Smaller Public Companies and ESG

Jurgita Ashley is a partner at Thompson Hine LLP. This post is based on her Thompson Hine memorandum. Related research from the Program on Corporate Governance includes Socially Responsible Firms by Alan Ferrell, Hao Liang, and Luc Renneboog (discussed on the Forum here).

When State Street Global Advisors erected the “Fearless Girl” statute on Wall Street in March 2017, it ignited a dialogue regarding gender diversity on corporate boards and further fueled the focus on environmental, social and governance (“ESG”) issues. Securities laws provide a mechanism for shareholders to submit proposals for inclusion in a company’s proxy materials, for distribution to, and to be voted by, the company’s shareholders. Hundreds of proposals are submitted annually, and review of such proposals is informative as to issues which are significant to at least some investors, potentially contributing to their investment decisions. Over the past three years, the number of environmental and social proposals has significantly increased, surpassing more traditional corporate governance proposals and covering such themes as board and employee diversity, gender pay equity, political contributions, plastic waste, climate change, guns, medications and human rights issues. With the vast majority of shareholder proposals submitted to S&P 500 companies, to what extent, if at all, should smaller public companies take into account ESG issues?

Foreshadowing of Future ESG Impact on Companies of All Sizes

Some significant corporate governance reforms, such as annual director elections, were driven by shareholder proposal initiatives. Similar to current environmental and social proposals, shareholder proposals calling for annual director elections were first directed at the largest companies, with this practice spreading to smaller companies over time. While adoption of any new “best” corporate governance practices by smaller companies tends to be slower and more gradual, the current ESG landscape might be foreshadowing what is eventually to come on the ESG front for companies of all sizes.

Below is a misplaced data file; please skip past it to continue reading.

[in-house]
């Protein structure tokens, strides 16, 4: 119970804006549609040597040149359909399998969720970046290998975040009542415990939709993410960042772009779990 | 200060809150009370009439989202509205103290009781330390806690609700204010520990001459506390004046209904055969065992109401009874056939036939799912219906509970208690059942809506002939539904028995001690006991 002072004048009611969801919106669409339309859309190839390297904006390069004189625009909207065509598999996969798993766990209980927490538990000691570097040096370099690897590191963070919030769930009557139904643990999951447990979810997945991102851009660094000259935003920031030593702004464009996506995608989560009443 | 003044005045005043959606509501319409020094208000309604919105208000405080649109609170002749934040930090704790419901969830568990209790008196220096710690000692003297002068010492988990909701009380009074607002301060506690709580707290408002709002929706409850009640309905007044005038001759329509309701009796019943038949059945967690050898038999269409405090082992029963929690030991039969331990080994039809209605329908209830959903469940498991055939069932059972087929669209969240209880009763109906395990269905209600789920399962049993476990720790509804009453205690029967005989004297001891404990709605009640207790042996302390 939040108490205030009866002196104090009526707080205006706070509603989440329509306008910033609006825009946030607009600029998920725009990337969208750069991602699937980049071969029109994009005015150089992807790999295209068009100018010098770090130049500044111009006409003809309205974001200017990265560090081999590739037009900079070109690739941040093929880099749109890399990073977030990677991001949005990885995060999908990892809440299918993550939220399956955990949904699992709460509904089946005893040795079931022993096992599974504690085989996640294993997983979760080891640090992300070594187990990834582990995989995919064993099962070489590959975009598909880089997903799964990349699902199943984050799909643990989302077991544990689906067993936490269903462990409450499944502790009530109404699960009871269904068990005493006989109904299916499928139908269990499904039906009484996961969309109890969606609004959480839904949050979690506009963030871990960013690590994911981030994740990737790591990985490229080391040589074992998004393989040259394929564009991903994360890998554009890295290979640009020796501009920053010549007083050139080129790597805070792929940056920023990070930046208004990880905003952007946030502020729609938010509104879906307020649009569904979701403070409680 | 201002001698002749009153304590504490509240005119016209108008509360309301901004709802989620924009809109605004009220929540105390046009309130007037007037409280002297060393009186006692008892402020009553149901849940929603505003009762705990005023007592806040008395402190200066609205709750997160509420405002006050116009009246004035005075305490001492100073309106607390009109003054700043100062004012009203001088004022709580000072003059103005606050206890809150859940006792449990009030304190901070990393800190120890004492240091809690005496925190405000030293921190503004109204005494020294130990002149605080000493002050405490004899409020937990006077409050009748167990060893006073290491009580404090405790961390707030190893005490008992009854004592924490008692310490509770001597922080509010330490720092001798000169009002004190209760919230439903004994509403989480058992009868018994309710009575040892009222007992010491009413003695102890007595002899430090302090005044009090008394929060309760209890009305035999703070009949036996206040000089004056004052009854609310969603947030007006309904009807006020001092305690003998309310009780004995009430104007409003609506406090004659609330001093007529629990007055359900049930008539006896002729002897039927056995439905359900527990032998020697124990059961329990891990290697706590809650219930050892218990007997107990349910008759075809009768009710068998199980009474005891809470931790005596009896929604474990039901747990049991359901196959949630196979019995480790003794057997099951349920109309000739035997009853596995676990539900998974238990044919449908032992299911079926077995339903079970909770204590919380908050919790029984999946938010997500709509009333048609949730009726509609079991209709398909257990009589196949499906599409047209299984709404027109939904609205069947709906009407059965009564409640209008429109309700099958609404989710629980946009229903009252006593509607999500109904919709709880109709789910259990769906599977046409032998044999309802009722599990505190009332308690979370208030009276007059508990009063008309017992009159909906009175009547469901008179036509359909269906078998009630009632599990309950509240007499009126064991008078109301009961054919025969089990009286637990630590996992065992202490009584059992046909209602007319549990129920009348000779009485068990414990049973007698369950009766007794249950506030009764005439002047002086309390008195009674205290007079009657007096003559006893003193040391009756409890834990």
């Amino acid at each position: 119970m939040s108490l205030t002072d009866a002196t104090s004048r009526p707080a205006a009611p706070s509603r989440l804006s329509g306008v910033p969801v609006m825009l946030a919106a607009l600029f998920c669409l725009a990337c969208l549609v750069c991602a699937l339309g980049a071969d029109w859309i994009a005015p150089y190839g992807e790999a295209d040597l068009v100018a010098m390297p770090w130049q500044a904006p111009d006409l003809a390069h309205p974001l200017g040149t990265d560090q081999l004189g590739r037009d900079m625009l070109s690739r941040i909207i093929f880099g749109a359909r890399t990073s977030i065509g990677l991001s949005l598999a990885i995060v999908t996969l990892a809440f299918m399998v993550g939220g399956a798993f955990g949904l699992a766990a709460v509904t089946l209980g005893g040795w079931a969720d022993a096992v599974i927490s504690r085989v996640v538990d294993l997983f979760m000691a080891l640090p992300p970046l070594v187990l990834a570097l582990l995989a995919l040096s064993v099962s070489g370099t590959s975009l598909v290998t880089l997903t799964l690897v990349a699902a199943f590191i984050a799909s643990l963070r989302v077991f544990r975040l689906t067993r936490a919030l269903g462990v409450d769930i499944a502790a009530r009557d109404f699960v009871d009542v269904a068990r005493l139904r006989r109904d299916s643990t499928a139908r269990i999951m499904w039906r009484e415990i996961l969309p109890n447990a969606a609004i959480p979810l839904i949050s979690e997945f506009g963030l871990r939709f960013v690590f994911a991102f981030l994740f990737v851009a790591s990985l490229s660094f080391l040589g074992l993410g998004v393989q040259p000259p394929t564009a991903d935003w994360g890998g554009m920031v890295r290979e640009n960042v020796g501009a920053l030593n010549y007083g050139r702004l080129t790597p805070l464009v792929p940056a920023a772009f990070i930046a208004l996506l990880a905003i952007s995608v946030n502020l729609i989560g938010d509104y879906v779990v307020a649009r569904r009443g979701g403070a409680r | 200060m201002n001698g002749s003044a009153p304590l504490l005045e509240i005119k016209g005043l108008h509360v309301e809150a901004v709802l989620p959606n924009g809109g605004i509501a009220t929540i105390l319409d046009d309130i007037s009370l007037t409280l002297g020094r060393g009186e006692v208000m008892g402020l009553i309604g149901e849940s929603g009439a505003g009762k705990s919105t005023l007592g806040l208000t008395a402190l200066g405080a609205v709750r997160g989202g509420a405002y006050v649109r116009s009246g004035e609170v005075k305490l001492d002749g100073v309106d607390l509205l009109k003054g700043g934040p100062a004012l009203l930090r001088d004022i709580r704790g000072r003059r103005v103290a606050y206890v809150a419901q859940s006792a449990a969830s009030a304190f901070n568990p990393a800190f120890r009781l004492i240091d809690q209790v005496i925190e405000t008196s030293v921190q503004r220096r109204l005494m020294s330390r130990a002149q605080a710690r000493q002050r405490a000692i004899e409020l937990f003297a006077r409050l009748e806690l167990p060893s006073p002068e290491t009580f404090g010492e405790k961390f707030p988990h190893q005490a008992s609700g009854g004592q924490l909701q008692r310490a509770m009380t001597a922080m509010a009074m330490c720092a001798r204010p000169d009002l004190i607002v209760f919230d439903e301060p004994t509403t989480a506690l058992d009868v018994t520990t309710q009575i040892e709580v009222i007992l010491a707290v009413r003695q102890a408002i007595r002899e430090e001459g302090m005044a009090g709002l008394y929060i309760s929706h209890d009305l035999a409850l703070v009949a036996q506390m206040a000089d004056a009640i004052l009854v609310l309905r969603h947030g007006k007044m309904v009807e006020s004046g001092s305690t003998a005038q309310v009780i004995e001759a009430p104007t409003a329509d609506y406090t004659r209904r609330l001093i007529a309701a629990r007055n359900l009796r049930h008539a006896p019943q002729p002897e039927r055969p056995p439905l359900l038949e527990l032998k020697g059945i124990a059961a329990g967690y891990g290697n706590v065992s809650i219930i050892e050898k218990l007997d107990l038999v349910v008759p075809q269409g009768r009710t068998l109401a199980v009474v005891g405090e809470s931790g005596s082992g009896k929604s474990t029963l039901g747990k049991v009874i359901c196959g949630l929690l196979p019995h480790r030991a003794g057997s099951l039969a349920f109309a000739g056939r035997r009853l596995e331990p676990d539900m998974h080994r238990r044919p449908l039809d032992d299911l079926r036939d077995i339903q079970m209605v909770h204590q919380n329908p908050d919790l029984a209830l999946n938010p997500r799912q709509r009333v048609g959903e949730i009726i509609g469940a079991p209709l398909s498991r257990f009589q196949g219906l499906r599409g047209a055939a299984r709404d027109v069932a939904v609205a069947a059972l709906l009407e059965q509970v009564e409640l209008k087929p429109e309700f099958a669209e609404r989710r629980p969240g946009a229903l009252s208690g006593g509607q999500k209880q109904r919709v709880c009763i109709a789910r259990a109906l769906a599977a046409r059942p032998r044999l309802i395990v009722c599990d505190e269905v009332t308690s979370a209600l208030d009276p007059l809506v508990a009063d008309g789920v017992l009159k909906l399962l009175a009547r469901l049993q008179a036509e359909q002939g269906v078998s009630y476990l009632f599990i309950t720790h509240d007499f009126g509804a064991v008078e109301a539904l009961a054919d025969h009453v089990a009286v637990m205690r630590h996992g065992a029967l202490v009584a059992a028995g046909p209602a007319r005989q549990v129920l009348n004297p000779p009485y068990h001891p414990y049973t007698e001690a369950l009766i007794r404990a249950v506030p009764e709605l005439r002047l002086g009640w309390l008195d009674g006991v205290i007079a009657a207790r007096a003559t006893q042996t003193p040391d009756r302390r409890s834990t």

Reviewing the issue of board gender diversity as an example, legislative and institutional pressure to have diverse boards has been mounting. Institutional Shareholder Services (ISS) and Glass, Lewis & Co. (Glass Lewis), both prominent proxy advisory firms whose voting recommendations many institutional investors follow, have amended their policies to indicate that they would generally recommend voting at least against the chair of the nominating committee when a company has no female directors on its board. Institutional investors such as State Street and BlackRock have adopted similar policies, and many companies have been contacted by their investors regarding these issues. The State of California has passed legislation that requires publicly traded, stock exchange-listed corporations with principal executive offices in California to have at least one female director on the board by the end of 2019 (with that number increasing to two or three by the end of 2021, based on the board size). The State of Illinois has legislation (subject to the governor’s signature) requiring disclosure of board and management diversity by 2021. Despite court challenges regarding California’s legislation, similar legislative efforts are ongoing in some of the other states. As a result, as of mid-2019, all S&P 500 companies have at least one female director.